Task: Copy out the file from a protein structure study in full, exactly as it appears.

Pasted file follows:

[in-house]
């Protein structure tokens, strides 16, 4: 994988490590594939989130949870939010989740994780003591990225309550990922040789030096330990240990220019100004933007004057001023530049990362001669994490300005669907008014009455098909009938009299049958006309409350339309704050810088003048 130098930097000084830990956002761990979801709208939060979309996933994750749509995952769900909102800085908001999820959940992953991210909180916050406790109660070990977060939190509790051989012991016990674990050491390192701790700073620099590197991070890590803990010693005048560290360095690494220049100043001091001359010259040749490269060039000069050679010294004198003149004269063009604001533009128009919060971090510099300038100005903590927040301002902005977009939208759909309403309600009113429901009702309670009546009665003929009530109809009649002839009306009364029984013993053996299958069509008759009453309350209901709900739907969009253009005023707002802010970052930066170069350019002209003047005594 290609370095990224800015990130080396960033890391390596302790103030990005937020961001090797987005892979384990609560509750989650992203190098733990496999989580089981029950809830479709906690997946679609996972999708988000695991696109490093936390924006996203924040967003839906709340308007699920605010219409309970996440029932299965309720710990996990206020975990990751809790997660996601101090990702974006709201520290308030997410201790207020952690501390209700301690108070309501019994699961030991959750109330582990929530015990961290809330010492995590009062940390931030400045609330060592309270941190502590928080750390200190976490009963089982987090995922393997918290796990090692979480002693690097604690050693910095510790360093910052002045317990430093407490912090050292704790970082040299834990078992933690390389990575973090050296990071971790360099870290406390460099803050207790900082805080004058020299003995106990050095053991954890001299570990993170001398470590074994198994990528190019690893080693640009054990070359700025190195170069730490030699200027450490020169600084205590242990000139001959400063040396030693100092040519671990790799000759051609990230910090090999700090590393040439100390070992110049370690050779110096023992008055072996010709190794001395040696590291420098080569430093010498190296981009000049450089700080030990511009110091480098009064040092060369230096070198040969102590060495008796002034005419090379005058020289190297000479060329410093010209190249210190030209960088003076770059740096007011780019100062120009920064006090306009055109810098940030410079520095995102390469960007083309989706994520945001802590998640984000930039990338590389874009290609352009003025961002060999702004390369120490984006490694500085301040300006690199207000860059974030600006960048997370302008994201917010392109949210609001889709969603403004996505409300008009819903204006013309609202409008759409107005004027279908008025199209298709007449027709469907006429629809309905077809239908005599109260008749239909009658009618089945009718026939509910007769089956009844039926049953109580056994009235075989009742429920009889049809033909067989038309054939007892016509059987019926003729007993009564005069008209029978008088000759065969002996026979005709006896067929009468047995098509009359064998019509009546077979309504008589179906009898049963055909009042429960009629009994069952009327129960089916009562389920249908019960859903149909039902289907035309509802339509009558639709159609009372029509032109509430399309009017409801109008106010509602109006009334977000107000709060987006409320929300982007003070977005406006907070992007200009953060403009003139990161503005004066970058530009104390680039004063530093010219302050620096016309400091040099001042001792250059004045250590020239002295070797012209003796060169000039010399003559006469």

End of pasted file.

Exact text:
[in-house]
């Protein structure tokens, strides 16, 4: 994988490590594939989130949870939010989740994780003591990225309550990922040789030096330990240990220019100004933007004057001023530049990362001669994490300005669907008014009455098909009938009299049958006309409350339309704050810088003048 130098930097000084830990956002761990979801709208939060979309996933994750749509995952769900909102800085908001999820959940992953991210909180916050406790109660070990977060939190509790051989012991016990674990050491390192701790700073620099590197991070890590803990010693005048560290360095690494220049100043001091001359010259040749490269060039000069050679010294004198003149004269063009604001533009128009919060971090510099300038100005903590927040301002902005977009939208759909309403309600009113429901009702309670009546009665003929009530109809009649002839009306009364029984013993053996299958069509008759009453309350209901709900739907969009253009005023707002802010970052930066170069350019002209003047005594 290609370095990224800015990130080396960033890391390596302790103030990005937020961001090797987005892979384990609560509750989650992203190098733990496999989580089981029950809830479709906690997946679609996972999708988000695991696109490093936390924006996203924040967003839906709340308007699920605010219409309970996440029932299965309720710990996990206020975990990751809790997660996601101090990702974006709201520290308030997410201790207020952690501390209700301690108070309501019994699961030991959750109330582990929530015990961290809330010492995590009062940390931030400045609330060592309270941190502590928080750390200190976490009963089982987090995922393997918290796990090692979480002693690097604690050693910095510790360093910052002045317990430093407490912090050292704790970082040299834990078992933690390389990575973090050296990071971790360099870290406390460099803050207790900082805080004058020299003995106990050095053991954890001299570990993170001398470590074994198994990528190019690893080693640009054990070359700025190195170069730490030699200027450490020169600084205590242990000139001959400063040396030693100092040519671990790799000759051609990230910090090999700090590393040439100390070992110049370690050779110096023992008055072996010709190794001395040696590291420098080569430093010498190296981009000049450089700080030990511009110091480098009064040092060369230096070198040969102590060495008796002034005419090379005058020289190297000479060329410093010209190249210190030209960088003076770059740096007011780019100062120009920064006090306009055109810098940030410079520095995102390469960007083309989706994520945001802590998640984000930039990338590389874009290609352009003025961002060999702004390369120490984006490694500085301040300006690199207000860059974030600006960048997370302008994201917010392109949210609001889709969603403004996505409300008009819903204006013309609202409008759409107005004027279908008025199209298709007449027709469907006429629809309905077809239908005599109260008749239909009658009618089945009718026939509910007769089956009844039926049953109580056994009235075989009742429920009889049809033909067989038309054939007892016509059987019926003729007993009564005069008209029978008088000759065969002996026979005709006896067929009468047995098509009359064998019509009546077979309504008589179906009898049963055909009042429960009629009994069952009327129960089916009562389920249908019960859903149909039902289907035309509802339509009558639709159609009372029509032109509430399309009017409801109008106010509602109006009334977000107000709060987006409320929300982007003070977005406006907070992007200009953060403009003139990161503005004066970058530009104390680039004063530093010219302050620096016309400091040099001042001792250059004045250590020239002295070797012209003796060169000039010399003559006469």